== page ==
Once you have one raised bed, you’re going to want to build another. And then another. And another. And so on until you run out of room. Then, you begin considering unique shapes to get the most use out of your space. What, this didn’t happen to you, too?
My initial foray into raised beds happened about 5 years ago. I put together a huge 22 foot by 6 foot raised bed and filled it with dirt and manure. Then this happened.
I had never grown so many tomatoes, squash, cucumbers, beans, chilies, and eggplant in my entire life in such a small area. I wanted to do it again. More. Bigger. I had a hunger. A hunger for more raised beds. So I built two more 8 foot by 4 foot beds. I acquired some potted plants. I planted some trees.
By now, I had a great growing space with enough produce to keep me sustainable during the summer months. I had enough food to eat every day, plus I could share with friends and family comfortable. Still, I yearned for more.
I had several large trees in the backyard which were shading quite a lot. I couldn’t do much with those. As luck, either good or bad, would have it, they were stricken by disease and slowly died over the next few years. I planned and plotted. Pun intended. With the trees gone as of this year, the yard opened up to so much more space and sunlight opportunities.
Looking back at my year over year creeping garden growth, I didn’t want the new areas of sunshine and garden produce to look so haphazard. I had a beautiful view of the yard from the house and wanted to balance between function and aesthetically pleasing.
I knew I wanted to utilize raised beds. I had about 5 years under my belt of knowing what generally worked in my growing zone and yard. I’ve experimented with multiple growing techniques.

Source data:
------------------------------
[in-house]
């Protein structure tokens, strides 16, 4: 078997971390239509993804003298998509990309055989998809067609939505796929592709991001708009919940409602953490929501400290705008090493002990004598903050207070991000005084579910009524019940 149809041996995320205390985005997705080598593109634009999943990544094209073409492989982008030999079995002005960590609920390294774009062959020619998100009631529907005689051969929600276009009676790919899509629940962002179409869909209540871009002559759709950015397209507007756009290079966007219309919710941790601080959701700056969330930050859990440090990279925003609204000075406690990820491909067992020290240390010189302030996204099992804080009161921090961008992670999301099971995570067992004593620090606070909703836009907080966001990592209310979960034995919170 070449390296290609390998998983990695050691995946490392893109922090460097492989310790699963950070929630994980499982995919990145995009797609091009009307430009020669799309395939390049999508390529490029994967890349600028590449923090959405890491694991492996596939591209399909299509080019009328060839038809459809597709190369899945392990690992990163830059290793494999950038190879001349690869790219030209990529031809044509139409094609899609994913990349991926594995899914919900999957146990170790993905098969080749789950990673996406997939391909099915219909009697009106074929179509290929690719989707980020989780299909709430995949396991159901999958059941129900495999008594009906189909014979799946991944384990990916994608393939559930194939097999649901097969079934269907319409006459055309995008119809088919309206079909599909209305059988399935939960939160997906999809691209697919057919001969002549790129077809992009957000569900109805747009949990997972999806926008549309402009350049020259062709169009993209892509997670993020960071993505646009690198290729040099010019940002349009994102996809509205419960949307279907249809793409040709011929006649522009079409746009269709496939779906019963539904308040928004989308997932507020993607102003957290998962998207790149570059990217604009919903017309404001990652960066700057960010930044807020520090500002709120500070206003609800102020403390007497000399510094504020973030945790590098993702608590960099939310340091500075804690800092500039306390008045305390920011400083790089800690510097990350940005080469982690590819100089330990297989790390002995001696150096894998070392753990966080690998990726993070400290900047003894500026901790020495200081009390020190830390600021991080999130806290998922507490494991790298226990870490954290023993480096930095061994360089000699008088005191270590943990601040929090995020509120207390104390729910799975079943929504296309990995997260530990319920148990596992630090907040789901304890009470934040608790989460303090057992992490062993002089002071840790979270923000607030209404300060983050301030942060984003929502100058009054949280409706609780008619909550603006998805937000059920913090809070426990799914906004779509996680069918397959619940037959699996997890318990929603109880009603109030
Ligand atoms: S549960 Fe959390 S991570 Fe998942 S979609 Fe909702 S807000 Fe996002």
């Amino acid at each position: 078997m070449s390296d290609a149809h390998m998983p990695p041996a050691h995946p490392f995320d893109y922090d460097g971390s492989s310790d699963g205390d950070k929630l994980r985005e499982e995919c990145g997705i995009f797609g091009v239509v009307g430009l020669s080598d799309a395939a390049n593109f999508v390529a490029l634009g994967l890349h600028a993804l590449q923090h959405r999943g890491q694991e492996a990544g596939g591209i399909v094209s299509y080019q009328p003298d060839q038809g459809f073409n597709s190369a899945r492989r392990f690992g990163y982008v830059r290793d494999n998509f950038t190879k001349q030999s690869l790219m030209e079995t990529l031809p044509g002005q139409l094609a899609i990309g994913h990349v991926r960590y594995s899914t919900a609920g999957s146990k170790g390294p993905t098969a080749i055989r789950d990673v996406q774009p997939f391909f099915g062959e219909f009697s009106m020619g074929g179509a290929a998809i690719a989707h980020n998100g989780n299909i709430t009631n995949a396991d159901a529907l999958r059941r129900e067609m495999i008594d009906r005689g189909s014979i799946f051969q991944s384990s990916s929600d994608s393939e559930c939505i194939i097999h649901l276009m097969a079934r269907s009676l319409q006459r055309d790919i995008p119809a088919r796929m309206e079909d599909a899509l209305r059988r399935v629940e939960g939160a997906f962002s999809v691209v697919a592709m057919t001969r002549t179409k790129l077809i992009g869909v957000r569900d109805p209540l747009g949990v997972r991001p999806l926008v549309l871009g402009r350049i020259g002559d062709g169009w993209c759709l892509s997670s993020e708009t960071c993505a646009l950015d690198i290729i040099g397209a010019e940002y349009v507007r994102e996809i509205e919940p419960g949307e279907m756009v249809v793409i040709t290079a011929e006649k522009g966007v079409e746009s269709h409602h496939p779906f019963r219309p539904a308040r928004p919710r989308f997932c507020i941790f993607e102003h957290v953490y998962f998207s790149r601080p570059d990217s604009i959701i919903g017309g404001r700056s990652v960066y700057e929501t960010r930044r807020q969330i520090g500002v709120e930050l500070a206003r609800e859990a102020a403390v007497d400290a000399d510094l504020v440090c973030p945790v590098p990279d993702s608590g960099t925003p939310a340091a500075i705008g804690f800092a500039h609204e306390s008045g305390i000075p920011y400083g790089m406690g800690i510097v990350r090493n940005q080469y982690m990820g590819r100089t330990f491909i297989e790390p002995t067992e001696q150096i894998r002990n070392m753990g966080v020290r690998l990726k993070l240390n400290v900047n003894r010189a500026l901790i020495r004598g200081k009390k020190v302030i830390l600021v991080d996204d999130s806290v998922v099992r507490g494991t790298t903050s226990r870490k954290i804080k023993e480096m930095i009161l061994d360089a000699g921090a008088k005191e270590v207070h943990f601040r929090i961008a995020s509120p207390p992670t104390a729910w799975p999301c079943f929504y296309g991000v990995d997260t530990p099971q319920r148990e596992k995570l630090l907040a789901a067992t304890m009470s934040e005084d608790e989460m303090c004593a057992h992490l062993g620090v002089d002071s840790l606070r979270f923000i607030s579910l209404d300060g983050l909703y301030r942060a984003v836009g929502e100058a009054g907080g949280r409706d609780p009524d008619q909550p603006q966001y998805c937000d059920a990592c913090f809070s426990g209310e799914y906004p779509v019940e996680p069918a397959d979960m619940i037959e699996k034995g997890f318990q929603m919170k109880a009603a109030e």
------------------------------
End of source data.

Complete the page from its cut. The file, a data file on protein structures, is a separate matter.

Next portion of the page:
For several growing seasons, I planted inside of straw bales. The bales decompose over several years and provide excellent aeration for the root systems. Plants seemed to do pretty well during the spring months, but once the hot Sacramento summers hit, I couldn’t keep up with the watering. This was no longer an effective method. From a visual and aesthetic standpoint, bales of straw did look pretty cool.
Pots and Planters
For every year of my produce growing, I’ve utilized pots and planters from extra wood. I faced similar problems with the straw bales – the soil dried out incredibly fast during the summer months, often killing plants or keeping them from producing. In growing chilies, I had mixed results. Some of the chilies produced some deliciously hot peppers, and some really wanted that extra water to get past the flowering stage. I currently have my pots reserved for herbs, which make it easy to bring under cover during the winter and frost months.
Raised Garden Bed Benefits
Keeping to raised beds became the easy choice. I could build something beautiful and keep the plants exceptionally happy. Raised garden beds offer so many benefits in organizing and caring for the produce.
- Less weeds
- Less tilling
- Less compaction of soil
- Versatile in size and shape
- Can plant in groups instead of rows – or both!
Planning the Raised Beds
Having built and used both a gigantic raised bed and smaller standard sizes, I know the future raised beds will keep to a smaller size.
In building one giant bed, I found there was a lot of wasted space and soil. Stepping on the soil compacts it, which defeats one of the main benefits.